BL returned in 1997 to find out what was wrong because her “food allergies were causing lots of distress again.” An updated history revealed some dietary liberties, but major lifestyle stresses in her employment and personal life were noted. Blood tests were again sent to the same labs and a third one was added for reference.

Lab 1 reported five severe food antigen reactions: eggs, milk, almonds, garlic, and ginger (almond and ginger had previously been moderate reactions). Out of a 90-food antibody assay, 27 foods were mild to moderate reactions–one-third of the food antigens on the panel reported reactivity in this increased time of stress. Lab 2 reported moderate reactivity in eggs, milk, and sesame. Nine out of 102 foods tested reported sensitivity reactions.

Explaining the results to BL was made easier when the results from Lab 3 combined the results from both Lab 1 and 2. Egg, garlic and persimmon were the highest reaction foods reported by Lab 3. Confirmation of yeast, kidney bean, mushroom, peanut, soybean, almond, cheese, and ginger sensitivities helped stress the need to use these foods on an occasional basis instead of daily choice.

Results from the June 2002 IgG ELISA test from Lab 1 verify that major food antigens identified do not disappear. Severity may reduce, as in the case of milk (severe 1997, moderate 2002), garlic (severe 1997, moderate 2002), and almond (severe 1997, moderate 2002) when foods are omitted from the diet.

Mild to moderate IgG reactions on ELISA tests may be related to frequency of consumption. Elevated levels of IgG food antigens increase in the blood each time an irritating food is eaten.

While IgG food antibody tests are not perfect, they can be an effective measure of immunoglobins that cause inflammatory reactions in the digestive tract. The ELISA food antigen test provided this patient an opportunity to live a more symptom-free life and realize that food sensitivities may be permanent and can be made worse by stress. IgG testing needs to be as routine in medicine as ordering a Complete Blood Count (CBC) and Metabolic Panel. Once food sensitivities are identified, an elimination or rotation diet can be designed to reduce symptoms.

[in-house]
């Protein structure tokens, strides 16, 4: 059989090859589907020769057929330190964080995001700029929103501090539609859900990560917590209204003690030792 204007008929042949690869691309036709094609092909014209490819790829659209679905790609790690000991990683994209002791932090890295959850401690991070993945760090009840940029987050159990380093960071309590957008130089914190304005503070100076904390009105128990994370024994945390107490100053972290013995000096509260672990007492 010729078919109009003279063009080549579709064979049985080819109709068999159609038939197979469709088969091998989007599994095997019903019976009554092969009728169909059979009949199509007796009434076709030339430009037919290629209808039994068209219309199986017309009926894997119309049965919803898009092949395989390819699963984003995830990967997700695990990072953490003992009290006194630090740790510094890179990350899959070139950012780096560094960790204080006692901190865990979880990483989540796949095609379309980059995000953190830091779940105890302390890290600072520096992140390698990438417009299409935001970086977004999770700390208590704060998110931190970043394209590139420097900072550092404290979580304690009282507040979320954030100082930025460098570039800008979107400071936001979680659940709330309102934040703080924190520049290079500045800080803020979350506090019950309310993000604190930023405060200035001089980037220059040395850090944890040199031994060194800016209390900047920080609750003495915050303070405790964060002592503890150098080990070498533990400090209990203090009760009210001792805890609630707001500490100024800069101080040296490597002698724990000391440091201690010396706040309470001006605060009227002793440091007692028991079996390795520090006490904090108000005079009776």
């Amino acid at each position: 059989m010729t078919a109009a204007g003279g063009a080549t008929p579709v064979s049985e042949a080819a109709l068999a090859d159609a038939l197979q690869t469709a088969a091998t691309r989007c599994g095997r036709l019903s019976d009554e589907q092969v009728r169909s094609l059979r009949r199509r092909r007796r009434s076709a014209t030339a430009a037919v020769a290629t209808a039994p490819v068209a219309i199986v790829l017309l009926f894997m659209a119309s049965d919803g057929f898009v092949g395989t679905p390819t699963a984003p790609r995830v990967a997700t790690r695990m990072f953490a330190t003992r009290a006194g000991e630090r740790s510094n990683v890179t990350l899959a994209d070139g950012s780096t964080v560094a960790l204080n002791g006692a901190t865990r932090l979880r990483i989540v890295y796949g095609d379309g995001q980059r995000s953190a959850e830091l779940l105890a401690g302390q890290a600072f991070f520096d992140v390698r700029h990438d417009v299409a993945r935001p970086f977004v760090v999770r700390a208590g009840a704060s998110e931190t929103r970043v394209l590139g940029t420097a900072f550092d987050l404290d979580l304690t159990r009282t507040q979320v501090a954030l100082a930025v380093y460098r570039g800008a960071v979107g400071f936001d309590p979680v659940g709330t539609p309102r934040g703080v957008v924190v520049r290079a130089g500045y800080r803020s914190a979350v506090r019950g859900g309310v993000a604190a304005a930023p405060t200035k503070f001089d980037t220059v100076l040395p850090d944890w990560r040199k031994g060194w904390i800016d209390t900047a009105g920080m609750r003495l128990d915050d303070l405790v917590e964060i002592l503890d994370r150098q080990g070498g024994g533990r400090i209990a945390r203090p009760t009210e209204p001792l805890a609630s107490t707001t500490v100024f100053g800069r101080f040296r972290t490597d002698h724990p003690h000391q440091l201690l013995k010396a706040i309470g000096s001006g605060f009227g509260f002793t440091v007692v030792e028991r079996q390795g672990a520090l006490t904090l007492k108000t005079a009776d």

Author’s Note: Lab 1 was MetaMetrix Medical Laboratory in Norcross, Georgia. Lab 2 was Immuno Laboratories, Inc. in Fort Lauderdale, Florida. Lab 3 was Meridian Valley Clinical Laboratory in Kent, Washington.

About the Author

Dr. Wedman-St. Louis earned her MS in Nutrition at Northern Illinois University in 1973 and received her PhD in Nutrition and Environmental Health Issues from The Union Institute in 1995. A Registered Dietitian in the American Dietetic Association for over 30 years, she has authored several books including Fast & Simple Diabetes Menus(2004) and Living With Food Allergies (1999).

REFERENCES

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11) Spiekermann G, Walker M, and Allan W. “Oral tolerance and its role in clinical disease.” J Pediatric Gastro and Nutr, 2001; 32.

12) Suen R, et al. “A critical review of IgG immunoglobulins and food allergy implications in systemic health.” Townsend Letter for Doctors and Patients, 2003; 241.

by Betty Wedman-St Louis, PhD, RD, LD

COPYRIGHT 2006 Original Internist, Inc.